A PFC boost converter is in continuous conduction mode when the switching device turns on before the inductor current drops to zero. The inductor current is continuous in the continuous conduction mode of a PFC boost converter. In this mode, there are two states in one switching cycle: the ON state and the OFF state.
- When the switching device is turned on (ON state) - During the ON state, the switching device is turned on and the inductor charges from the input voltage to the boost converter. The diode is reverse biased during this state and the capacitor supplies the output current.
- When the switching device is turned off (OFF state) - During the OFF state, the switching device is turned off and the inductor starts to discharge via the forward-biased diode to the load. Before the inductor completely discharges, the switching device is turned on.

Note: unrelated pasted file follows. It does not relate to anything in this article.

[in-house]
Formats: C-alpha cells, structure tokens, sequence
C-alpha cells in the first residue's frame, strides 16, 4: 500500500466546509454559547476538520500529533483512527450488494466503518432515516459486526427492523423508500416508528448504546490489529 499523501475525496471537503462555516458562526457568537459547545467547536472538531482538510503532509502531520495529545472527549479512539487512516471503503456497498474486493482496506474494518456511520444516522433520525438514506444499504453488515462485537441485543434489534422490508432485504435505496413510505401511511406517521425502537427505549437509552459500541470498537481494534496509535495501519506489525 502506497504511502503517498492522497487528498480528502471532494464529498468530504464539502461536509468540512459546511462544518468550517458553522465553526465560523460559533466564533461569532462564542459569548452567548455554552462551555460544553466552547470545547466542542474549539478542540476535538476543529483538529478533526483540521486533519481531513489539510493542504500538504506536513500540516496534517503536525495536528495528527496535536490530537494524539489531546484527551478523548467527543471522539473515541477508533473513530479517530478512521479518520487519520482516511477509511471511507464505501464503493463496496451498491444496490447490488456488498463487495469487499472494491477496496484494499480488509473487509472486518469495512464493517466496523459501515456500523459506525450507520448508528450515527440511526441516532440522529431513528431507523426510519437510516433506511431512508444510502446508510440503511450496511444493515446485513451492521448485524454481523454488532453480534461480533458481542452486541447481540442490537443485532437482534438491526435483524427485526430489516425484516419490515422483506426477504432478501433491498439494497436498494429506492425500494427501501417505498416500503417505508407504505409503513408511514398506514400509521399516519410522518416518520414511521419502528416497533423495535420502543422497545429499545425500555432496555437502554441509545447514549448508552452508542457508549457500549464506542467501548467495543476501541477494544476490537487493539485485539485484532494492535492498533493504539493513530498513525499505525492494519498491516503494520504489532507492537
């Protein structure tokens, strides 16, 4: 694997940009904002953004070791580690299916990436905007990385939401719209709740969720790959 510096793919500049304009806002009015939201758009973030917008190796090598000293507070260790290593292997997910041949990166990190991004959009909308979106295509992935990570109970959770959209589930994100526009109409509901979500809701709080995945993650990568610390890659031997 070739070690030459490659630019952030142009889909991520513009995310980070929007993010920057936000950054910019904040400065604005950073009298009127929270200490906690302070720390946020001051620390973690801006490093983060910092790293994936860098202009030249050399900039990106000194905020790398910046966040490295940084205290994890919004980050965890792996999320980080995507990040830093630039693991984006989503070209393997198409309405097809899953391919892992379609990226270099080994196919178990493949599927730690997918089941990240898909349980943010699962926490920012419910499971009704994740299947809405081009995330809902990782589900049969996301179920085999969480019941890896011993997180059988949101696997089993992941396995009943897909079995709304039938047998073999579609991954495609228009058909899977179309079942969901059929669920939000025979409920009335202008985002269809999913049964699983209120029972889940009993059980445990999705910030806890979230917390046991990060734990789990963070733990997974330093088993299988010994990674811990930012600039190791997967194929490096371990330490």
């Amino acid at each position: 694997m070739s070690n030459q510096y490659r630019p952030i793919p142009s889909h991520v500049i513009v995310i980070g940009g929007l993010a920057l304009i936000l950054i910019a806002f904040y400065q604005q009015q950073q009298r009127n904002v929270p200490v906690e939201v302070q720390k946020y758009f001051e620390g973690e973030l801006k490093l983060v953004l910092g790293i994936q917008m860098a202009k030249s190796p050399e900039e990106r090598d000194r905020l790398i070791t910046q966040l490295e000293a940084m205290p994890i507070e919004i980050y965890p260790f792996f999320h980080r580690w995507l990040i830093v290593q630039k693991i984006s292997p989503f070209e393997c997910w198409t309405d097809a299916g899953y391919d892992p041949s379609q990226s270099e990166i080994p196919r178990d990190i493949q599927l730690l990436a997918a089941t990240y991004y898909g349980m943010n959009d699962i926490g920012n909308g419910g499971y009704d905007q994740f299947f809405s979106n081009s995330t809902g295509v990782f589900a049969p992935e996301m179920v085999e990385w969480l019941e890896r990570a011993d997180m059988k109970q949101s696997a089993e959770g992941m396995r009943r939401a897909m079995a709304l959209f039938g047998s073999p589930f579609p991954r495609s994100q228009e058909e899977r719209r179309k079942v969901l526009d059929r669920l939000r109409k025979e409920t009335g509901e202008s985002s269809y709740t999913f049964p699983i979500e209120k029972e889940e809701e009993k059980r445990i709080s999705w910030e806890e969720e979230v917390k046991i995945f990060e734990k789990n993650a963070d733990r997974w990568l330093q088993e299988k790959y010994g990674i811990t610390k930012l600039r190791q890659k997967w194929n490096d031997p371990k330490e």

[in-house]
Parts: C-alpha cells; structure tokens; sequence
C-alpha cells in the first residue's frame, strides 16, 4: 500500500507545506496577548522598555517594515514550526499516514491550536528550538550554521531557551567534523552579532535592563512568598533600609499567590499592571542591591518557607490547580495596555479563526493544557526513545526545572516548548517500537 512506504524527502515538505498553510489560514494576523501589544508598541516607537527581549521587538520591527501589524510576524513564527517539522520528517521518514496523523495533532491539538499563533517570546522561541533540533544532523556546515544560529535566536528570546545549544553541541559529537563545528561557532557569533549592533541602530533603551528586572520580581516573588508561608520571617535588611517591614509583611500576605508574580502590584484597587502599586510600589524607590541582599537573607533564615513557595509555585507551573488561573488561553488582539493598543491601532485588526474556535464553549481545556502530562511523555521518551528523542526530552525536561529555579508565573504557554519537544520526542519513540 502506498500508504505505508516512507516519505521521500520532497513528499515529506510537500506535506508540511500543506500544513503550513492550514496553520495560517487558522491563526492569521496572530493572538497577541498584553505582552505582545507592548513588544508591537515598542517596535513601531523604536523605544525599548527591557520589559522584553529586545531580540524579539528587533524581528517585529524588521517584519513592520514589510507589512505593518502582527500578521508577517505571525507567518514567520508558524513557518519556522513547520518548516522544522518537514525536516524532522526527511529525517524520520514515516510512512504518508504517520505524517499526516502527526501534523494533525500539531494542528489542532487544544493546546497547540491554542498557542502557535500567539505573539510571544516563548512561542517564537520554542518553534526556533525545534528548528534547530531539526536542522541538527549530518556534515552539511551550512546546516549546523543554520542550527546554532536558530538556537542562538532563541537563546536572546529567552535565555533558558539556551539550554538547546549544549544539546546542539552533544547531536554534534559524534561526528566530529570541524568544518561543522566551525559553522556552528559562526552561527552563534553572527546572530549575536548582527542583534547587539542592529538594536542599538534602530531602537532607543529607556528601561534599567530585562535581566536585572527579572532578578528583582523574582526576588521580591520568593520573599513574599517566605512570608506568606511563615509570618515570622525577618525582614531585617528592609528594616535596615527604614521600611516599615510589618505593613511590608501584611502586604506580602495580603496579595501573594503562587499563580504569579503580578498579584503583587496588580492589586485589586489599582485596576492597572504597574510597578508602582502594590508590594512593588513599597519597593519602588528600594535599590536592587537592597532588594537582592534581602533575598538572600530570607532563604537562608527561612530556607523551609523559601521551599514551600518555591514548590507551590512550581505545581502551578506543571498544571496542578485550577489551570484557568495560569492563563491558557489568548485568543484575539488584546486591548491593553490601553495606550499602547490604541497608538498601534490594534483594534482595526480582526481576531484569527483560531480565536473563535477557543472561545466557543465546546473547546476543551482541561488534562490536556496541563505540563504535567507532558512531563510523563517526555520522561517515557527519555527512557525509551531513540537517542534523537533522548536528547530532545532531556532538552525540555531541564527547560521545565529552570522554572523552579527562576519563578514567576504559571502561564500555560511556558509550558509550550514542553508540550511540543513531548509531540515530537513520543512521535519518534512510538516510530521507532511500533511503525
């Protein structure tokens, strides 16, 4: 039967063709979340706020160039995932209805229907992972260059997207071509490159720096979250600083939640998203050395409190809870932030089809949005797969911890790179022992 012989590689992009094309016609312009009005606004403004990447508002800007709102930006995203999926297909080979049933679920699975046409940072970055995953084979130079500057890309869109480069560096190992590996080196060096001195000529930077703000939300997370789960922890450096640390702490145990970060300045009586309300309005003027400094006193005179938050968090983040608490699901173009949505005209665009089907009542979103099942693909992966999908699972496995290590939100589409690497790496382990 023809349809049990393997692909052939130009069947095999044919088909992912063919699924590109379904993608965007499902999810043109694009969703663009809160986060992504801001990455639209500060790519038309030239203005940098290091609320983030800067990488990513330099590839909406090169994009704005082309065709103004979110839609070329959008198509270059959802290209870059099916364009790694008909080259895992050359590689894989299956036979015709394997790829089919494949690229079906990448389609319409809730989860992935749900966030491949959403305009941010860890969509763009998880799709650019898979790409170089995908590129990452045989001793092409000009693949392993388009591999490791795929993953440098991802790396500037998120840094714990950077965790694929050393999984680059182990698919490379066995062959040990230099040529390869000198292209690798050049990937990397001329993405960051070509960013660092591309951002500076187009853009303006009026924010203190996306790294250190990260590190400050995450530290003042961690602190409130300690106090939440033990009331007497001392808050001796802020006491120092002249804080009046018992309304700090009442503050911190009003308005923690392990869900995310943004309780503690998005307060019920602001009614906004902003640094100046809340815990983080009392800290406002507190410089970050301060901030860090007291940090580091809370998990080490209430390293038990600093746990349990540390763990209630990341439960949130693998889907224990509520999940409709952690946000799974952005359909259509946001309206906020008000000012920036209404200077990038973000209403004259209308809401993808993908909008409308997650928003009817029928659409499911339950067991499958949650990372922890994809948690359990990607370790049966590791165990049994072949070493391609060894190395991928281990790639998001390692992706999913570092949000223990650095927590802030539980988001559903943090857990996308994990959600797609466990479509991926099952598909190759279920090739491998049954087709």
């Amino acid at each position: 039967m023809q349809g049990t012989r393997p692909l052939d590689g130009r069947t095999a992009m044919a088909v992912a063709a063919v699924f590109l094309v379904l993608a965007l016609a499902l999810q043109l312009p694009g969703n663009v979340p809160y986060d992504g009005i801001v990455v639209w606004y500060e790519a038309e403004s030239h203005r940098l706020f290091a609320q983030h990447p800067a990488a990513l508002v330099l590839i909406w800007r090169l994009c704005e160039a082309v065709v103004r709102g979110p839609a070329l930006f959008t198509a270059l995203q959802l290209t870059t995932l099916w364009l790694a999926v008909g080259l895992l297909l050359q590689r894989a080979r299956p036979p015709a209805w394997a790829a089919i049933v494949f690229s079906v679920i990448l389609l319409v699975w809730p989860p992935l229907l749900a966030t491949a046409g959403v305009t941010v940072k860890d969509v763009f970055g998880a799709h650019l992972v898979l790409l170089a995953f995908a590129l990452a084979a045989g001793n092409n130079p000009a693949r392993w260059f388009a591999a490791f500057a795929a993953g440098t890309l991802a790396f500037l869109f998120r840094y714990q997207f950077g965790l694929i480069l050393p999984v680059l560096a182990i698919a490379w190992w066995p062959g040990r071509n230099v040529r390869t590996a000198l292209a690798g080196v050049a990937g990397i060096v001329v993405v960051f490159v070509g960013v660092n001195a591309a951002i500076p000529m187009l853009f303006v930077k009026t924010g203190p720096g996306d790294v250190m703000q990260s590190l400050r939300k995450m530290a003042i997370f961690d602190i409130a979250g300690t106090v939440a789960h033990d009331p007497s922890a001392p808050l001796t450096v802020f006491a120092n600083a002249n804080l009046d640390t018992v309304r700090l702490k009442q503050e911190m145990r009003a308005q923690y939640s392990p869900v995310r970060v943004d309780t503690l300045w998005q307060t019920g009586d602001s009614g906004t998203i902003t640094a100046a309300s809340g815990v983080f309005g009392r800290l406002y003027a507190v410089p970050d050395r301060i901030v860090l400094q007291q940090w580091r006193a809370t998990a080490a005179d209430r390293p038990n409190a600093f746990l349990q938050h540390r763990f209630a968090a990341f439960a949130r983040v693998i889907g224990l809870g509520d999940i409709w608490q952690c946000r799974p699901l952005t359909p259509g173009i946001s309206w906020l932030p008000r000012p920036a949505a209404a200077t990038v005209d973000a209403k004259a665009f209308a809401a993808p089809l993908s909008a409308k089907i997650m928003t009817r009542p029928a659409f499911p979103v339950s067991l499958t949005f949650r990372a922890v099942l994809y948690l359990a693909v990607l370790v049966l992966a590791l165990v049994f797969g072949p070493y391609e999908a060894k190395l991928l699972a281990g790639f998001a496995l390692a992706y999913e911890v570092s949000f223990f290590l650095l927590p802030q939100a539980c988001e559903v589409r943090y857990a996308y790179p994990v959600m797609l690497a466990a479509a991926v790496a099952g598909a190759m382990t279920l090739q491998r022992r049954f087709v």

In power grid AC-DC conversion applications utilizing PFC boost converters, the input current also becomes continuous, as it is the same as the converter inductor current. Usually, continuous conduction mode PFC boost converters are switched at constant frequency to achieve a sinusoidal input current.
Continuous conduction mode in PFC boost converters is preferred over critical conduction mode and discontinuous conduction mode due to low values of peak current, switching device conduction losses, turn-off losses, and high-frequency ripple amplitude.
The design of a PFC boost converter is important to ensure smooth operation under any conduction mode. The PCB design and layout tools from Cadence can help you to build the best PFC boost converter layout possible.
Leading electronics providers rely on Cadence products to optimize power, space, and energy needs for a wide variety of market applications. If you’re looking to learn more about our innovative solutions, talk to our team of experts or subscribe to our YouTube channel.